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Becoming a US Army Helicopter Pilot

Posted 14 years 174 days ago ago by Admin

By Tony Fonze - Becoming a US ARMY Helicopter Pilot, You are in the Army Now!

Army pilots are, by definition, soldiers first, officers second, and then aviators. Consequently, applicants for the aviation program must first meet the requirements for acceptance into the military, acceptance into the Warrant Officer program, and finally, admission into the aviation training program.

The application process is competitive. Applicants are selected based on the “best qualified” criteria. The Army is the only service branch that takes Aviation Warrant Officer candidates right out of high school. “High school to flight school,” is the name the army has coined for the program according to Captain Todd Turner, Company Commander, U.S. Army Recruiting Company, in Tucson , Arizona . Captain Turner also says, “Aviation school candidates should work through their local recruiters. The recruiters act as advocates, working on behalf of their applicants, helping them present the best application possible.”

One commonly asked question among civilian student pilots is whether or not they should get their private or even commercial license prior to applying for an Army Aviator position. Getting anything beyond a private license is probably overkill, based on the responses I received when I asked this question of Army trainers and recruiters. However, since the process is a competitive one, private rotorcraft pilots have already demonstrated that they are trainable and can be taught how to fly. This is a plus. Also, they may score higher on the AFAST (see below) due to their added experience. On the other hand, having two years or more of college may also lend an advantage. While not yet a requirement, the Army’s goal is for all applicants to have at least two years of college.

Application Requirements
1. Be at least 18, but not have reached your 29th birthday. You must be a U.S. citizen. You must speak, read and write English.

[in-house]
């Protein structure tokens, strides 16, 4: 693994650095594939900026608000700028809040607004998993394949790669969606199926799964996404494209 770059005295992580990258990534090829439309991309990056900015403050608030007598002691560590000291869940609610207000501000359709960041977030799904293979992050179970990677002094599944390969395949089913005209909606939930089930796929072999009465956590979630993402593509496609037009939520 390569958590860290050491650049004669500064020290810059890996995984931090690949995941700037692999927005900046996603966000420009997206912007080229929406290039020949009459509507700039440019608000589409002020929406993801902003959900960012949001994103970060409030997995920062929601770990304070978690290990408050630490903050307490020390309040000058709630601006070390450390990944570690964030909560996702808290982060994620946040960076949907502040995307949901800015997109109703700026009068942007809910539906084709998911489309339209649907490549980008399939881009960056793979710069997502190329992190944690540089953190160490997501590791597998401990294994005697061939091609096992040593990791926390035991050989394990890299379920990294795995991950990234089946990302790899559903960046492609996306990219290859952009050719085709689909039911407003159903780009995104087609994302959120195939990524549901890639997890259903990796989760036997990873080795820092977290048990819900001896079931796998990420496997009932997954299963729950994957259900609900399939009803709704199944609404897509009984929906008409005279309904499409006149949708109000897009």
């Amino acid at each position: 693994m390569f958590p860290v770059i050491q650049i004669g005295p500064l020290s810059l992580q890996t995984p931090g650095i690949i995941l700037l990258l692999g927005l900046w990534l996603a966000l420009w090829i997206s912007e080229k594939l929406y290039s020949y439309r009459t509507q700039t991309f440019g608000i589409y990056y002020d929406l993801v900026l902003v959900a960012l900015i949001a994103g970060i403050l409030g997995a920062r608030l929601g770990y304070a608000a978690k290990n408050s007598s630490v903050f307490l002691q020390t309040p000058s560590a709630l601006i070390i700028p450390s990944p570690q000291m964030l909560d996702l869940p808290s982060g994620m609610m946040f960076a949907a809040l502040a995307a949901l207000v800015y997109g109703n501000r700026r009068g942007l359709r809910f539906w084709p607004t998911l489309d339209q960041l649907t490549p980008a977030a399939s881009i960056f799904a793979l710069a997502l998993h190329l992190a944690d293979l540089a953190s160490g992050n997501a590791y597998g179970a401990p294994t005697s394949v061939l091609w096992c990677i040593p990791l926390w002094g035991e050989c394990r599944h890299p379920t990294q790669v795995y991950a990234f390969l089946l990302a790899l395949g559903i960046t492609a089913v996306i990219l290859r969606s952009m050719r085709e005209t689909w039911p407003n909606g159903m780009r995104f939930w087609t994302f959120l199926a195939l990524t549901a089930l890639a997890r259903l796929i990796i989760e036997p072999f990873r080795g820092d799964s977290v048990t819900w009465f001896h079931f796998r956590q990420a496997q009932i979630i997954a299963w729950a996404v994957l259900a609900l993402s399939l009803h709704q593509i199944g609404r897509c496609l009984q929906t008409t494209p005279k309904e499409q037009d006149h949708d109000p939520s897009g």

2. Have a high school diploma or GED. Two years of college or more is an advantage.

3. Meet minimum/maximum height/weight standards as determined by a matrix. If you are somewhere between 4’10” (women)/5’0” (men) and 6’8” (both) and your weight is acceptable, according to the matrix, you’re probably in the ball park. You must also meet certain % body fat criteria as well. These will be measured during your physical.

4. Score 110 or higher on the general technical aptitude area of the Army Classification Battery or the Armed Services Vocational Aptitude Battery (ASVAB).

5. All applicants must score 90 or higher on the Alternate Flight Aptitude Selection Test (AFAST).

The AFAST is an aptitude test used to measure your suitability as a military rotorcraft pilot. There are a total of 200 questions divided into7 subtest areas. The test is timed. The first section of the test is a background information form consisting of 25 questions.

Subtest 2- Instrument comprehension test. In this test applicants will be asked to determine the position of an airplane in flight by looking at two dials, one showing the artificial horizon, the other showing the compass heading.

Subtest 3-Complex movements test. Questions in this subtest measure your ability to judge distance and visualize motion. Five pairs of symbols are given, representing direction and distance. You will choose the one pair that represents the amount, and direction of movement to move a dot from outside a circle into the center of the circle.

Subtest 4- Helicopter knowledge test. This subtest deals with your general understanding of the principles of helicopter flight.